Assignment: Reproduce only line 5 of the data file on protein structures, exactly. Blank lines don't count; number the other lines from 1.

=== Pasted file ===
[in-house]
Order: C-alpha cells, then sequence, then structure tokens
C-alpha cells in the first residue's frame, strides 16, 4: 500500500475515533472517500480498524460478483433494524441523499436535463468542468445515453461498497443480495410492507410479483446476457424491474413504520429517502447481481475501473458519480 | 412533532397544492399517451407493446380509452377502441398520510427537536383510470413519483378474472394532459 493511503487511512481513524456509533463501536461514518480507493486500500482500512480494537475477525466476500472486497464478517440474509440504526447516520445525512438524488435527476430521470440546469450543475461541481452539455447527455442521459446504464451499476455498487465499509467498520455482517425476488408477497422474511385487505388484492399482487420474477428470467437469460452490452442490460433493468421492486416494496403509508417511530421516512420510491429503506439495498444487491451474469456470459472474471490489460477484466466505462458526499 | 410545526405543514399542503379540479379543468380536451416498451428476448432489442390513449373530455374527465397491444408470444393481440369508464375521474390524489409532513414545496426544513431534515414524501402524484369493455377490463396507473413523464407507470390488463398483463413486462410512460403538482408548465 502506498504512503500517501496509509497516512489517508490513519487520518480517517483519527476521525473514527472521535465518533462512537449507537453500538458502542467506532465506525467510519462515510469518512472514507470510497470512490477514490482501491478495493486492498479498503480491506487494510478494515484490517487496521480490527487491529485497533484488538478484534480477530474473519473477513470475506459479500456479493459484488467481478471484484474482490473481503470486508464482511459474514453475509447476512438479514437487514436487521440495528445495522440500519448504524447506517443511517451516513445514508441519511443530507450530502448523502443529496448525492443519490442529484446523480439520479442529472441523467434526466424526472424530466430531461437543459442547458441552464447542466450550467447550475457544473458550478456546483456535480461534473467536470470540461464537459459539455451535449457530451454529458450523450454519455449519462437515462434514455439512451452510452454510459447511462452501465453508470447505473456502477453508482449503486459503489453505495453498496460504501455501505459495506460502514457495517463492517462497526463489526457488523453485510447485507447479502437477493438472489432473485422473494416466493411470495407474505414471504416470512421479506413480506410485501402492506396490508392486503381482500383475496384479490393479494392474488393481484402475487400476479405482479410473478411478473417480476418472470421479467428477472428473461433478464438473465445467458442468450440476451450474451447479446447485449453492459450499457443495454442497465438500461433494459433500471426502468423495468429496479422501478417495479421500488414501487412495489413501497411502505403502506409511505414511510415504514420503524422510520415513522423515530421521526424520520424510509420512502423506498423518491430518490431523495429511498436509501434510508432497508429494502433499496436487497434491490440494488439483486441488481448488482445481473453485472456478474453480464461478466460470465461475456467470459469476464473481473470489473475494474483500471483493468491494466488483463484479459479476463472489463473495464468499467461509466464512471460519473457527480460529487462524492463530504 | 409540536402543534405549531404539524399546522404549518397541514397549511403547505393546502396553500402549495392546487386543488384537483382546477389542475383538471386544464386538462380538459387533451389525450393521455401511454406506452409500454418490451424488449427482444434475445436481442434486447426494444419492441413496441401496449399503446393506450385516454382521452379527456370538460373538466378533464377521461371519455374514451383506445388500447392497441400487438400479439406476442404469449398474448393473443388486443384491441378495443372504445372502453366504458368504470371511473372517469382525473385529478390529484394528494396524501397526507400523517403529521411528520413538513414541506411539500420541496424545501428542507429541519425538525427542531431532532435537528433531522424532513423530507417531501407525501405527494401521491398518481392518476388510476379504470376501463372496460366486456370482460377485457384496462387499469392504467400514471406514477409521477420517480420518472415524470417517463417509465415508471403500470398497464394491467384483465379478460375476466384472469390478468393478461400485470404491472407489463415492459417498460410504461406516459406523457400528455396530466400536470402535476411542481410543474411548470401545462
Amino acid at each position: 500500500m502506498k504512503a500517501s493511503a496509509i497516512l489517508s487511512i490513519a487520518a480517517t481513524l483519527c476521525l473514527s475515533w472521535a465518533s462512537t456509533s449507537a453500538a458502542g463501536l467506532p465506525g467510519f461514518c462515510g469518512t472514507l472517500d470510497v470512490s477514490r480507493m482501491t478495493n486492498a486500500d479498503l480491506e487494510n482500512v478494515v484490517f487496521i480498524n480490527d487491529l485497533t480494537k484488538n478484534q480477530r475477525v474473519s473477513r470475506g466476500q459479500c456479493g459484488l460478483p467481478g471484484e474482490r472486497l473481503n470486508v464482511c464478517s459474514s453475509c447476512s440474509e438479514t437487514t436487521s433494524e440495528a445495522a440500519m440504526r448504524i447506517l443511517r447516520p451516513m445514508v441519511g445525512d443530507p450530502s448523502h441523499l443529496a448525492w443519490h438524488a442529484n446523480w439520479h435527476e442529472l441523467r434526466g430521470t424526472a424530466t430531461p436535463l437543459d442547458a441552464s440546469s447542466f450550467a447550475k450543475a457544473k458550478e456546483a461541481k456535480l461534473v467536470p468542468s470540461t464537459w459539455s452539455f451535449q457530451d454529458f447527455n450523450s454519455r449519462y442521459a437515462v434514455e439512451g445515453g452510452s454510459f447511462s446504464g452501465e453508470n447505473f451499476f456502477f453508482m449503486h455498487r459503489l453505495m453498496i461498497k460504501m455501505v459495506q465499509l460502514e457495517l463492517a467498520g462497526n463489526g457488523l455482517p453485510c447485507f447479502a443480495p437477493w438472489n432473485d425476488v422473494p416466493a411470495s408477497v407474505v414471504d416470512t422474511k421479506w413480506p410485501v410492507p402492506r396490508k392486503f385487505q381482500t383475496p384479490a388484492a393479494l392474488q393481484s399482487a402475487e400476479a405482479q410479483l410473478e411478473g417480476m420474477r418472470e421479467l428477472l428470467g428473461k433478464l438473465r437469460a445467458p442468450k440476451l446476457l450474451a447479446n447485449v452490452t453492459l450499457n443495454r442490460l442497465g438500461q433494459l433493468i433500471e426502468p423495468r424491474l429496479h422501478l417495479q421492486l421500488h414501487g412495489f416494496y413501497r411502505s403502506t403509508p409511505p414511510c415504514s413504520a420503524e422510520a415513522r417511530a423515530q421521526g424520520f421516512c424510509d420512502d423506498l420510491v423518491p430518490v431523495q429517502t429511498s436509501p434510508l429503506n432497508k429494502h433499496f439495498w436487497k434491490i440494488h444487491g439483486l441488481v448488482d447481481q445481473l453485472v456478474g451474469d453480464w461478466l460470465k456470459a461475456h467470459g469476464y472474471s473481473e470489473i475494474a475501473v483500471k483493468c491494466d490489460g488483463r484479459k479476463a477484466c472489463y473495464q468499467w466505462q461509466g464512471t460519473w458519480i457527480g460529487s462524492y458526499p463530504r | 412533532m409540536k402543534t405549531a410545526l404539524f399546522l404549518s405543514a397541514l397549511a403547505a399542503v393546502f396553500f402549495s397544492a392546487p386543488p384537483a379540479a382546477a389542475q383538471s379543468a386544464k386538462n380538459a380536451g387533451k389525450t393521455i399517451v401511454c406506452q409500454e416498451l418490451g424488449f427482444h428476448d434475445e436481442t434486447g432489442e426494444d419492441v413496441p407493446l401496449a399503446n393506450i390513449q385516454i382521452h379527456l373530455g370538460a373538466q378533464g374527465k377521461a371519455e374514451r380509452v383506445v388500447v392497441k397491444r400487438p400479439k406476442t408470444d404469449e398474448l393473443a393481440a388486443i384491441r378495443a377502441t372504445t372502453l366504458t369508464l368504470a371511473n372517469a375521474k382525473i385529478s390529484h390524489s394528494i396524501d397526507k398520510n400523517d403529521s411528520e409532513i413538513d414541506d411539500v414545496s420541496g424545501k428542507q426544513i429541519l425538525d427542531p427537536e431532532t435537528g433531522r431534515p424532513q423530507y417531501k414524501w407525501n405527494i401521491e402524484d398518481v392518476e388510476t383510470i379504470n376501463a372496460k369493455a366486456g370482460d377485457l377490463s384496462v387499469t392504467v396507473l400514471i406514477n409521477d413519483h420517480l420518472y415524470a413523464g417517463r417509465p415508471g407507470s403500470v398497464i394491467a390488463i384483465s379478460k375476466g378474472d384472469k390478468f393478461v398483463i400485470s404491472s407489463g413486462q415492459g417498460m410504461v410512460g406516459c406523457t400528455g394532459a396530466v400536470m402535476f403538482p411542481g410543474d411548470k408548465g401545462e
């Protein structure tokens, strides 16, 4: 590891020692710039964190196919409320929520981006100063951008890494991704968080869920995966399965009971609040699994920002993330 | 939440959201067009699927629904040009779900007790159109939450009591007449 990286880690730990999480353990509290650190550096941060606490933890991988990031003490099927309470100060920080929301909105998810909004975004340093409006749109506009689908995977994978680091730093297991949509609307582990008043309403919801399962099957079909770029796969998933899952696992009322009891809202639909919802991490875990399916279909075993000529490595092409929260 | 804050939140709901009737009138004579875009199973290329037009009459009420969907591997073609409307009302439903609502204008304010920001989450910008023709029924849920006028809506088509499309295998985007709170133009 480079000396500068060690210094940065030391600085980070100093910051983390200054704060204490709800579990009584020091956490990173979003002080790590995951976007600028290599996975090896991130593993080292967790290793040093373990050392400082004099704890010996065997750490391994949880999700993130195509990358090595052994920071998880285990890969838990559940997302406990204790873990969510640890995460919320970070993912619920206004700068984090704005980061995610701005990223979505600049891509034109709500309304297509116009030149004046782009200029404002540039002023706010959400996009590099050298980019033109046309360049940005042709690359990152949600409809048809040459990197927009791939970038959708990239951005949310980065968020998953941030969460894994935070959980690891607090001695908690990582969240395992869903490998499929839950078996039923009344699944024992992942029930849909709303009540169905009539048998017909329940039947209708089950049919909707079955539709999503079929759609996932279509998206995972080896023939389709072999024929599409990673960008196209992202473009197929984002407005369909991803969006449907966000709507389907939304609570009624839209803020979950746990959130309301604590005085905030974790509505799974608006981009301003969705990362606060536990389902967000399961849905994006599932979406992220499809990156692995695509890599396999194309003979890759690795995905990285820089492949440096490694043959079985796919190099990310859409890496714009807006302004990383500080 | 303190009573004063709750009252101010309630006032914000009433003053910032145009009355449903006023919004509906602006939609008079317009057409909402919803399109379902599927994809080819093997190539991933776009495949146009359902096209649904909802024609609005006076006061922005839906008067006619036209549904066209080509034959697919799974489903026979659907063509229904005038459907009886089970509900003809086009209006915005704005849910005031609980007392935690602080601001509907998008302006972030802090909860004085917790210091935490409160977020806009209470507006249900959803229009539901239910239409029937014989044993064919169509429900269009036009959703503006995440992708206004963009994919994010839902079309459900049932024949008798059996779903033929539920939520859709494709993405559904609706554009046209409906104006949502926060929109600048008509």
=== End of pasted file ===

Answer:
């Protein structure tokens, strides 16, 4: 590891020692710039964190196919409320929520981006100063951008890494991704968080869920995966399965009971609040699994920002993330 | 939440959201067009699927629904040009779900007790159109939450009591007449 990286880690730990999480353990509290650190550096941060606490933890991988990031003490099927309470100060920080929301909105998810909004975004340093409006749109506009689908995977994978680091730093297991949509609307582990008043309403919801399962099957079909770029796969998933899952696992009322009891809202639909919802991490875990399916279909075993000529490595092409929260 | 804050939140709901009737009138004579875009199973290329037009009459009420969907591997073609409307009302439903609502204008304010920001989450910008023709029924849920006028809506088509499309295998985007709170133009 480079000396500068060690210094940065030391600085980070100093910051983390200054704060204490709800579990009584020091956490990173979003002080790590995951976007600028290599996975090896991130593993080292967790290793040093373990050392400082004099704890010996065997750490391994949880999700993130195509990358090595052994920071998880285990890969838990559940997302406990204790873990969510640890995460919320970070993912619920206004700068984090704005980061995610701005990223979505600049891509034109709500309304297509116009030149004046782009200029404002540039002023706010959400996009590099050298980019033109046309360049940005042709690359990152949600409809048809040459990197927009791939970038959708990239951005949310980065968020998953941030969460894994935070959980690891607090001695908690990582969240395992869903490998499929839950078996039923009344699944024992992942029930849909709303009540169905009539048998017909329940039947209708089950049919909707079955539709999503079929759609996932279509998206995972080896023939389709072999024929599409990673960008196209992202473009197929984002407005369909991803969006449907966000709507389907939304609570009624839209803020979950746990959130309301604590005085905030974790509505799974608006981009301003969705990362606060536990389902967000399961849905994006599932979406992220499809990156692995695509890599396999194309003979890759690795995905990285820089492949440096490694043959079985796919190099990310859409890496714009807006302004990383500080 | 303190009573004063709750009252101010309630006032914000009433003053910032145009009355449903006023919004509906602006939609008079317009057409909402919803399109379902599927994809080819093997190539991933776009495949146009359902096209649904909802024609609005006076006061922005839906008067006619036209549904066209080509034959697919799974489903026979659907063509229904005038459907009886089970509900003809086009209006915005704005849910005031609980007392935690602080601001509907998008302006972030802090909860004085917790210091935490409160977020806009209470507006249900959803229009539901239910239409029937014989044993064919169509429900269009036009959703503006995440992708206004963009994919994010839902079309459900049932024949008798059996779903033929539920939520859709494709993405559904609706554009046209409906104006949502926060929109600048008509």